About Attila

As IoT connectivity becomes central to business and industrial applications, managing data consumption and maintaining reliable wireless service will become even more critical to staying competitive. Kajeet’s network- and device-agnostic management platform offers enterprise customers the ability to easily monitor and manage data usage across millions of devices across the globe for improved efficiency.

About Chris

A results-driven Information & Communications technologist with extensive experience in the engineering, design, research & development, administration, strategy, and support of creating information & communication systems. In-depth expertise in the implementation, analysis, optimization, troubleshooting, and documentation of LAN/WLAN/WAN network communication systems.

Strong "hands-on" and applied architectural technical knowledge with Service-Oriented Architecture, NFV, SDN, Private/Hybrid Cloud, Ansible, StackStorm, DevOps, DevSecOps, Python, Yaml, API, RESTCONF, YANG, Cloud Security, MP-EVPN, Tensorflow, as well as multiple DOD C5I systems. Extensive experience with system integration and “end to end” trouble-shooting.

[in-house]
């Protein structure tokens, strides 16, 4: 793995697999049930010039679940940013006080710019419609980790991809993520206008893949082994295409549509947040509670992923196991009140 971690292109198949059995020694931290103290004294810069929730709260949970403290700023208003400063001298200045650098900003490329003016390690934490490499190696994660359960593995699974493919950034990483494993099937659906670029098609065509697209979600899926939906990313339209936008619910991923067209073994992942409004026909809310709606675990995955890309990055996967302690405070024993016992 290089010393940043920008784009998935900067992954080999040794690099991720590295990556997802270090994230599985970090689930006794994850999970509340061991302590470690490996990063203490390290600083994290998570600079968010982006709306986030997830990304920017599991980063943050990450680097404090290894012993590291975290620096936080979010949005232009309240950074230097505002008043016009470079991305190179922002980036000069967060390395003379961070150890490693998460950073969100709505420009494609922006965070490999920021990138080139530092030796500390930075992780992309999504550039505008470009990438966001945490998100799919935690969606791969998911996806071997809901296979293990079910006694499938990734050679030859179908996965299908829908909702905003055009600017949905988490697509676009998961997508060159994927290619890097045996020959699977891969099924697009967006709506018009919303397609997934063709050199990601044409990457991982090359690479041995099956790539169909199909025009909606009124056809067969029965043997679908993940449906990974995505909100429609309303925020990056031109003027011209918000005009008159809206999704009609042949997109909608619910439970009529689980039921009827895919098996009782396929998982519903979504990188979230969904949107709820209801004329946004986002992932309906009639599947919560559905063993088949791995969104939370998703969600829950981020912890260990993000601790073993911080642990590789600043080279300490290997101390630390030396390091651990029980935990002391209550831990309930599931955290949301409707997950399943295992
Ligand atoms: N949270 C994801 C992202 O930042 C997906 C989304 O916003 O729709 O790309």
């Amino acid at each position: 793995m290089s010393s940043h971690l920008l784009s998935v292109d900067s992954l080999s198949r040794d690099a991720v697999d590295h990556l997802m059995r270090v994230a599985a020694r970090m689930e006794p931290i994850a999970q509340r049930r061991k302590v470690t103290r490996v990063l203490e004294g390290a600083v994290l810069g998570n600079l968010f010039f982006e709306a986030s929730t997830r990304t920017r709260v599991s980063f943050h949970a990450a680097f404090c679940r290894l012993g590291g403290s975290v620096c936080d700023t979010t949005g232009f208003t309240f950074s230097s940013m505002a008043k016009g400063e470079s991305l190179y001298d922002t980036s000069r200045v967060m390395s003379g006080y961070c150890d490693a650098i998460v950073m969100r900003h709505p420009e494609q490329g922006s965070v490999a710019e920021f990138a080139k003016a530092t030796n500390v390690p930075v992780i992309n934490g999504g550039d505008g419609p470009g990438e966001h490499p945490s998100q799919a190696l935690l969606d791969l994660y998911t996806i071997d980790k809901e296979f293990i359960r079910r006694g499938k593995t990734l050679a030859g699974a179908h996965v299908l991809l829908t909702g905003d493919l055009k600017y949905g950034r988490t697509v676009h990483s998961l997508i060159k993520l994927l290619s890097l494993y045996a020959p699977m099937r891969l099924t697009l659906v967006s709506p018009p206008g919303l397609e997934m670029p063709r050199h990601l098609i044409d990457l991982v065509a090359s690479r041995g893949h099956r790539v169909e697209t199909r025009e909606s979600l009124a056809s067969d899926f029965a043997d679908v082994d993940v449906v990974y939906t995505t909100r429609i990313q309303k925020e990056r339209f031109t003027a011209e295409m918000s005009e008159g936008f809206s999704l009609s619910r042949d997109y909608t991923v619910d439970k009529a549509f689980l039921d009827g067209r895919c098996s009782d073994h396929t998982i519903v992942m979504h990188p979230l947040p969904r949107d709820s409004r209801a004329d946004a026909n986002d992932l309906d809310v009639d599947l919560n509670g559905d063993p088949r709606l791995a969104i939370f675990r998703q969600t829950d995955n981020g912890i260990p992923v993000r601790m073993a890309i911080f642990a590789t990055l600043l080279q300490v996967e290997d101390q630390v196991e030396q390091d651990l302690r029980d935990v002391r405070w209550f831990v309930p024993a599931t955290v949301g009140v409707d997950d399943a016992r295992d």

Proven ability to lead and motivate project teams to ensure success. Track and record for diagnosing complex problems and consistently delivering effective and time sensitive solutions. Keen ability to navigate ambiguity and large enterprise organizations.

A thought leader with respect to modern networking, future technologies, and contemporary security practices across enterprise, data center, and cloud environments with a high degree of learning agility. Experienced with laws, regulations, standards, and best practices to include: NIST, ISO, SOX, HIPAA, EU GDPR, PCI, CSA CCM, and FEDRAMP

Active IEEE member as well as a member of the IEEE Communications Society, Technology & Engineering Management Society, and Systems Council.

About Dell Technologies

Dell Technologies is a unique family of businesses that provides the essential infrastructure for organizations to build their digital future, transform IT and protect their most important asset, information.